Evolving Approaches for HCC in the Molecular Medicine Era - Episode 5
Richard S. Finn, MD: So lenvatinib comes along. It’s a very potent VEGF receptor inhibitor, but also has pretty broad activity against the fibroblast growth factor receptors—FGFRs 1 through 4. We talked about specific alterations in the FGF pathway, and molecular alterations that occur in liver cancer. But, there was a lot of interest for a while in targeting FGF as a resistance mechanism to VEGF, right? There was a drug, brivanib, being developed in the past that was felt to be a very attractive agent because it not only hit VEGF but it hit FGFRs as well.
The studies with brivanib did not meet their end points. However, we did see a head-to-head study, REFLECT, which was a pivotal study that got lenvatinib approved. It was a global study of over 900 patients. This was an open-label trial of sorafenib versus lenvatinib in the frontline setting. Again, as with all of our clinical studies, these were patients who had Child-Pugh A cirrhosis, well compensated. This head-to-head study was powered for noninferiority. We saw that lenvatinib actually met its end point. It did not meet the superiority end point.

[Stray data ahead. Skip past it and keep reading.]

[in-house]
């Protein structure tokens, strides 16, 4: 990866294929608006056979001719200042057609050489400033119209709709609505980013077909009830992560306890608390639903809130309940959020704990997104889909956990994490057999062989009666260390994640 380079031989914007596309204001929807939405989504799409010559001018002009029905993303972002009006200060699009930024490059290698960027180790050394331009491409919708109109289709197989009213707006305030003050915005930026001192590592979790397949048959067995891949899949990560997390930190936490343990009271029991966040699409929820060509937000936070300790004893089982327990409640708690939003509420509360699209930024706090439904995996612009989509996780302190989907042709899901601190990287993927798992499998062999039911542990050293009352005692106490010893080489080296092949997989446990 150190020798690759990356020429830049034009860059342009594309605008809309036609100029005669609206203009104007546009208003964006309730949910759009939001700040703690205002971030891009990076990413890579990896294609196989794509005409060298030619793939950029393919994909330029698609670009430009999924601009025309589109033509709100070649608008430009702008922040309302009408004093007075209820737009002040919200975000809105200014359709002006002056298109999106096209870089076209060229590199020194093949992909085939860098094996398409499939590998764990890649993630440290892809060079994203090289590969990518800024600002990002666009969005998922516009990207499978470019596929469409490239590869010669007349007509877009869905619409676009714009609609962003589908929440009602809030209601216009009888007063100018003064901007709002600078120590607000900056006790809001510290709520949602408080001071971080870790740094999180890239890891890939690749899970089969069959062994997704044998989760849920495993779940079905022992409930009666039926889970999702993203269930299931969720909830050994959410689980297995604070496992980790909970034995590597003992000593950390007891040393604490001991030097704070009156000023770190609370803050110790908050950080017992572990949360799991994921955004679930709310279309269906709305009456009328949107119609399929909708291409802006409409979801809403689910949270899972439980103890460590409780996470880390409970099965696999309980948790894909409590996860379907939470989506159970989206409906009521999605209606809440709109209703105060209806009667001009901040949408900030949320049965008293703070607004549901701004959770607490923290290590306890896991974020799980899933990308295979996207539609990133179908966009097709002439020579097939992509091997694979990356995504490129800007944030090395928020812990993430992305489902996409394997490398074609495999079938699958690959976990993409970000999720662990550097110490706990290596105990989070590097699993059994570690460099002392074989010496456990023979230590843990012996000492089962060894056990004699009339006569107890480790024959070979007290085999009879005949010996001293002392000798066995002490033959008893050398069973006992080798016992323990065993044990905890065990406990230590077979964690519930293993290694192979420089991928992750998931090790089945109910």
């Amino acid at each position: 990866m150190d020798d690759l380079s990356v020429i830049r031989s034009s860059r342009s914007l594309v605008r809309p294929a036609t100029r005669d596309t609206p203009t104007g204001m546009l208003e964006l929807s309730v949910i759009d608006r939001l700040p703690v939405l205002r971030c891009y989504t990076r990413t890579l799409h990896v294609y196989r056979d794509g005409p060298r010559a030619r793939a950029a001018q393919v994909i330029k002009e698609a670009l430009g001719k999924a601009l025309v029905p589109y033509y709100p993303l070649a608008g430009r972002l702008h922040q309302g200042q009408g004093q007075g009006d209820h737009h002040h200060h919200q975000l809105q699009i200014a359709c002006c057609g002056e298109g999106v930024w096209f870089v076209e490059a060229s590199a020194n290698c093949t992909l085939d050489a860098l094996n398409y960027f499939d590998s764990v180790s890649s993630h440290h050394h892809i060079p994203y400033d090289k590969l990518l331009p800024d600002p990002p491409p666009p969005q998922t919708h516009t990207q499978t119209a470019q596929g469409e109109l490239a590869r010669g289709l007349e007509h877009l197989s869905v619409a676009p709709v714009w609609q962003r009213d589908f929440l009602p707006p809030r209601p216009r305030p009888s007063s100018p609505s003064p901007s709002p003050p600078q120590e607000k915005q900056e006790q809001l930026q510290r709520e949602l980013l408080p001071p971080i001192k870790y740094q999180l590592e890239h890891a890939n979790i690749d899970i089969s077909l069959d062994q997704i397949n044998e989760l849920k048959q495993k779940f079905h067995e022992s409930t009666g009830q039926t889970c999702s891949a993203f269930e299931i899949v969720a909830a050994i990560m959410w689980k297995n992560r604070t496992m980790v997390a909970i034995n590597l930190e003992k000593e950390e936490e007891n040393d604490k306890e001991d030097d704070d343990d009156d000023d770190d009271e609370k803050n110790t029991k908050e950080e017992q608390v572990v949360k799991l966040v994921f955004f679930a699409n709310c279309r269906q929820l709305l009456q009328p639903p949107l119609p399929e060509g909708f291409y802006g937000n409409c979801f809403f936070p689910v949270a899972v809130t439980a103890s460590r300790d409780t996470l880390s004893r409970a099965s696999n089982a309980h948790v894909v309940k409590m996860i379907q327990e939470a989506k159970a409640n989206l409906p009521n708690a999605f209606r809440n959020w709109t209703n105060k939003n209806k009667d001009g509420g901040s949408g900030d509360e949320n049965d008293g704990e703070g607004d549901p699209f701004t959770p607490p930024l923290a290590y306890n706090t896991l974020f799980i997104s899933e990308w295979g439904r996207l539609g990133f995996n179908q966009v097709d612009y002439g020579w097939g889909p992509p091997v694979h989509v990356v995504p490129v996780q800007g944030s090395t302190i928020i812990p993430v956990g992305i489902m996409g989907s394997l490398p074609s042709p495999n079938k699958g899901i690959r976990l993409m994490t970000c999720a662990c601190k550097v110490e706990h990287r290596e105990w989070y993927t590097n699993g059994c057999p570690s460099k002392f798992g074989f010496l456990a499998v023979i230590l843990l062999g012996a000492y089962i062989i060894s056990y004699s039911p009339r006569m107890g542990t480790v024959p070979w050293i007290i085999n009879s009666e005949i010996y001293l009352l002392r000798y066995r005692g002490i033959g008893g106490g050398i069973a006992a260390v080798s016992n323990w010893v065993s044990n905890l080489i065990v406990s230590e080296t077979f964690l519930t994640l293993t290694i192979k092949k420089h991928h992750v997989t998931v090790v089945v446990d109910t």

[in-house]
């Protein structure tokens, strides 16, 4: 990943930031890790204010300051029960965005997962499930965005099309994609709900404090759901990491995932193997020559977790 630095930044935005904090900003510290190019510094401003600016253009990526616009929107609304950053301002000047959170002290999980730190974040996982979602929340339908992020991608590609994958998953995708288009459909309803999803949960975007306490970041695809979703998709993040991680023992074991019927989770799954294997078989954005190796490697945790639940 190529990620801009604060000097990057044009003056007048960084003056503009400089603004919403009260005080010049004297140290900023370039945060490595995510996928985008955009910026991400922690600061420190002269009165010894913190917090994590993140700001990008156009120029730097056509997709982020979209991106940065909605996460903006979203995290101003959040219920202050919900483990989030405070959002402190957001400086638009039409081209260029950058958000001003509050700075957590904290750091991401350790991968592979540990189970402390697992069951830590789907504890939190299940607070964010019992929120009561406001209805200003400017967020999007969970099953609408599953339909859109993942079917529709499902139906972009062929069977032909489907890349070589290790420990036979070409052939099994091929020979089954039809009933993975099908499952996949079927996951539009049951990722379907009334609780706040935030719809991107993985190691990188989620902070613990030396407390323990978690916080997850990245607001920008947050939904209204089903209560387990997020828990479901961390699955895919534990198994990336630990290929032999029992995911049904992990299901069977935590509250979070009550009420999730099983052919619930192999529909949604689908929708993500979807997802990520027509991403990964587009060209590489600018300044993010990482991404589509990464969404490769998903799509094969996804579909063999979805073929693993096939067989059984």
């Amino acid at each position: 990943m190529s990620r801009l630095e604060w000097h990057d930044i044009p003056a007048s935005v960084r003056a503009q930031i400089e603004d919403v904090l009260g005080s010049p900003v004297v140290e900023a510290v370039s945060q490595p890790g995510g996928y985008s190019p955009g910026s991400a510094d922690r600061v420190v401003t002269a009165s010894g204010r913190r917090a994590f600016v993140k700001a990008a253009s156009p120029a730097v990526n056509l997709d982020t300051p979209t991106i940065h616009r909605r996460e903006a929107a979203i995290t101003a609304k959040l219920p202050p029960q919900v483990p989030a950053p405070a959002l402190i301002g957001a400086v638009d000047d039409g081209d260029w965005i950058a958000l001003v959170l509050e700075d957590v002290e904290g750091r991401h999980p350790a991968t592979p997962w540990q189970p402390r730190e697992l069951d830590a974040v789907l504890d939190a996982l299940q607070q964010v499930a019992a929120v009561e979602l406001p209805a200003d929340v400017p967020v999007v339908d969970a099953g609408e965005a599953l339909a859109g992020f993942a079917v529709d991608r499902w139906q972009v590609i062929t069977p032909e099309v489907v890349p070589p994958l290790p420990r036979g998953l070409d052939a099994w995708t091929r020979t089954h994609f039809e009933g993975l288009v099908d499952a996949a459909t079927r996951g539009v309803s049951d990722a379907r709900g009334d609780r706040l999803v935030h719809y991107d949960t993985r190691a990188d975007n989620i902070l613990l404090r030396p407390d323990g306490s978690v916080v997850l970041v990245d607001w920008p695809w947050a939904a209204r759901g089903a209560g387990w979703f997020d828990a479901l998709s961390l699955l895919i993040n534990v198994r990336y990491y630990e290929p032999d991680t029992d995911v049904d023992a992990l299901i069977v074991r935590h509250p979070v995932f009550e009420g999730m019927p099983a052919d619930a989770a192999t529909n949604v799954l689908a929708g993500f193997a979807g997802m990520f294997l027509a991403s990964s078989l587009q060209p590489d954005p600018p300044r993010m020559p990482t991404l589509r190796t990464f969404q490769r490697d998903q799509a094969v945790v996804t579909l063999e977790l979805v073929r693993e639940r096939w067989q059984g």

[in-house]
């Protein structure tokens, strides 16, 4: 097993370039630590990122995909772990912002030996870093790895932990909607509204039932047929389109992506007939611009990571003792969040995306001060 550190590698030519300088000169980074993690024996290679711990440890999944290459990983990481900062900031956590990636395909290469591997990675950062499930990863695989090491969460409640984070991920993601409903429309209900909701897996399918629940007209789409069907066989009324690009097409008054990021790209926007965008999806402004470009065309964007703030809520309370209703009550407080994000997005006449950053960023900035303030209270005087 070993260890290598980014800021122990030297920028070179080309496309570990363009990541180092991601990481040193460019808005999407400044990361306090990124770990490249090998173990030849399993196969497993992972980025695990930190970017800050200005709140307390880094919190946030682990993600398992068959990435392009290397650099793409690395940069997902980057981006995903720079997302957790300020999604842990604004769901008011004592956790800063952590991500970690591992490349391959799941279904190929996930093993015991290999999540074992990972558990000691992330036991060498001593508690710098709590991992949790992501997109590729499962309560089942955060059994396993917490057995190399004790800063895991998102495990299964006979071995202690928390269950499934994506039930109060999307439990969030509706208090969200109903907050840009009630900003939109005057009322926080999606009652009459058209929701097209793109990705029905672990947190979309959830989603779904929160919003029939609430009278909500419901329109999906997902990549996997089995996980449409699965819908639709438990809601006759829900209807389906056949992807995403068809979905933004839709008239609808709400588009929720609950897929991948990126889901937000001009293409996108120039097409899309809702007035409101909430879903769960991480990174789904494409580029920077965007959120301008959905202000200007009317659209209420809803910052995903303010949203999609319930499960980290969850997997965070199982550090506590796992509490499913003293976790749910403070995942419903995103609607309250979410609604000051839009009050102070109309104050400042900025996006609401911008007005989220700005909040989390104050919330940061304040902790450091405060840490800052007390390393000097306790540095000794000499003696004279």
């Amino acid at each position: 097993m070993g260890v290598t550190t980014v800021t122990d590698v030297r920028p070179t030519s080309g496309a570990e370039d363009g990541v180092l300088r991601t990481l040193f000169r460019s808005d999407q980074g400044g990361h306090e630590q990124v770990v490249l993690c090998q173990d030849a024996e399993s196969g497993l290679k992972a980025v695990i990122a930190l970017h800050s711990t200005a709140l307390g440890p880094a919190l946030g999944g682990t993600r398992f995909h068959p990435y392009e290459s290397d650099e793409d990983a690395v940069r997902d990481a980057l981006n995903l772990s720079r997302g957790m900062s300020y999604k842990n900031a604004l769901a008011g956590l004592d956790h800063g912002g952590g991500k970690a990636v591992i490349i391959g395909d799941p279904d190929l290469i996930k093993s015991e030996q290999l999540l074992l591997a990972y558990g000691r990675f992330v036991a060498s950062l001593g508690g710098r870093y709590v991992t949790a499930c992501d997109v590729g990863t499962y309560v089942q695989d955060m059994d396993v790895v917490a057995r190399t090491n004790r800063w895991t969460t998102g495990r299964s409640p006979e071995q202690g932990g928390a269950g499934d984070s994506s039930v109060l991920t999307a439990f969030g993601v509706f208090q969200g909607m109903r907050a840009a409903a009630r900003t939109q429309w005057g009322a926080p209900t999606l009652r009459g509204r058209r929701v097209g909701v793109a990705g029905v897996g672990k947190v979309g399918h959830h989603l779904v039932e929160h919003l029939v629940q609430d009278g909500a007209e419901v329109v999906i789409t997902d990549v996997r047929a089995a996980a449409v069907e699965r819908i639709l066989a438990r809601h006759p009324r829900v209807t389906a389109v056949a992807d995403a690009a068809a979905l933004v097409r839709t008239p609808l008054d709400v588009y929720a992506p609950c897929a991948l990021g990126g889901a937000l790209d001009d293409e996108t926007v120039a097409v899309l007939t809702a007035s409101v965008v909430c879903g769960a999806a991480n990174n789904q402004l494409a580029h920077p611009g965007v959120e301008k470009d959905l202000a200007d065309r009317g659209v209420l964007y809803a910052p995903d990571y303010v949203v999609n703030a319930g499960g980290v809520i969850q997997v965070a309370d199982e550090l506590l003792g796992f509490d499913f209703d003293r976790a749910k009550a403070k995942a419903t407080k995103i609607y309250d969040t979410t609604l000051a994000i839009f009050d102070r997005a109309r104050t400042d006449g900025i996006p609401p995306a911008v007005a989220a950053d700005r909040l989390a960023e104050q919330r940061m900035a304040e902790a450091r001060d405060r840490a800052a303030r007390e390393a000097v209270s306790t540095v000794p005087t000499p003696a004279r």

Survival was around 13 months with lenvatinib, and about 12 months with sorafenib, and that translated into a hazard ratio of 0.92, I think. But the confidence interval overlapped 1. So this was not statistically significant for superiority, but the upper limit of that confidence interval was 1.06, which met the noninferiority end point—being under 1.08.
Based on these data, lenvatinib did get approved. What was interesting in the data set was that lenvatinib met its secondary end points. It improved progression-free survival versus sorafenib. Essentially, it almost doubled it. And also, we saw a reasonable response rate with a TKI [tyrosine kinase inhibitor.
The objective independent review RECIST response rate was just about 19% with lenvatinib. Historically, we saw sorafenib had some single-digit responses. And if you look at the modified RECIST response rate, which takes into account some of the enhancement characteristics, that response rate is around 24%.
We also know that lenvatinib and sorafenib have different adverse effect profiles. Lenvatinib has more of a hypertensive effect, and also the VEGF component of more proteinuria. Both drugs have similar amounts of GI [gastrointestinal] toxicity, including diarrhea, anorexia, and weight loss. However, sorafenib has more hand-foot skin syndrome. We really don’t see a significant percentage of hand-foot skin syndrome with lenvatinib, which I think is a differentiator that we consider when approaching our patients. Also, keep in mind the REFLECT study excluded patients who had tumors occupying more than 50% of their liver, or invasion of the portal vein outside the liver. But needless to say, we have 2 TKI options in the frontline setting that have some subtle differences.
Transcript edited for clarity.